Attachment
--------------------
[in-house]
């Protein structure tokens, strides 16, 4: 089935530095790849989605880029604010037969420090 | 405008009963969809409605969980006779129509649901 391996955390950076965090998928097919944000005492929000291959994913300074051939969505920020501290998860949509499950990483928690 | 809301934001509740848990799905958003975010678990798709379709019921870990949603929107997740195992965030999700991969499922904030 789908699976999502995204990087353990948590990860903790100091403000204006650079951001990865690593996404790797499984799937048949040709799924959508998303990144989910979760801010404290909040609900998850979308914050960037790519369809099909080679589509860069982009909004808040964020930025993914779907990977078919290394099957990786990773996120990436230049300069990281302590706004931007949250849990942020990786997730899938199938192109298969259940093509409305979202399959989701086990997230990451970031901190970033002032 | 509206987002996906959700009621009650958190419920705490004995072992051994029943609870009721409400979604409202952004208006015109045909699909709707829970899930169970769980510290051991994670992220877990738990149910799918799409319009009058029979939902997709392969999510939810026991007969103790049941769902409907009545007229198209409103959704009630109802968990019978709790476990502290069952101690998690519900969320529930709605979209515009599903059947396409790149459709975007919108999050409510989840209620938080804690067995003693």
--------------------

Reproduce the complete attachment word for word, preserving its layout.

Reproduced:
[in-house]
């Protein structure tokens, strides 16, 4: 089935530095790849989605880029604010037969420090 | 405008009963969809409605969980006779129509649901 391996955390950076965090998928097919944000005492929000291959994913300074051939969505920020501290998860949509499950990483928690 | 809301934001509740848990799905958003975010678990798709379709019921870990949603929107997740195992965030999700991969499922904030 789908699976999502995204990087353990948590990860903790100091403000204006650079951001990865690593996404790797499984799937048949040709799924959508998303990144989910979760801010404290909040609900998850979308914050960037790519369809099909080679589509860069982009909004808040964020930025993914779907990977078919290394099957990786990773996120990436230049300069990281302590706004931007949250849990942020990786997730899938199938192109298969259940093509409305979202399959989701086990997230990451970031901190970033002032 | 509206987002996906959700009621009650958190419920705490004995072992051994029943609870009721409400979604409202952004208006015109045909699909709707829970899930169970769980510290051991994670992220877990738990149910799918799409319009009058029979939902997709392969999510939810026991007969103790049941769902409907009545007229198209409103959704009630109802968990019978709790476990502290069952101690998690519900969320529930709605979209515009599903059947396409790149459709975007919108999050409510989840209620938080804690067995003693």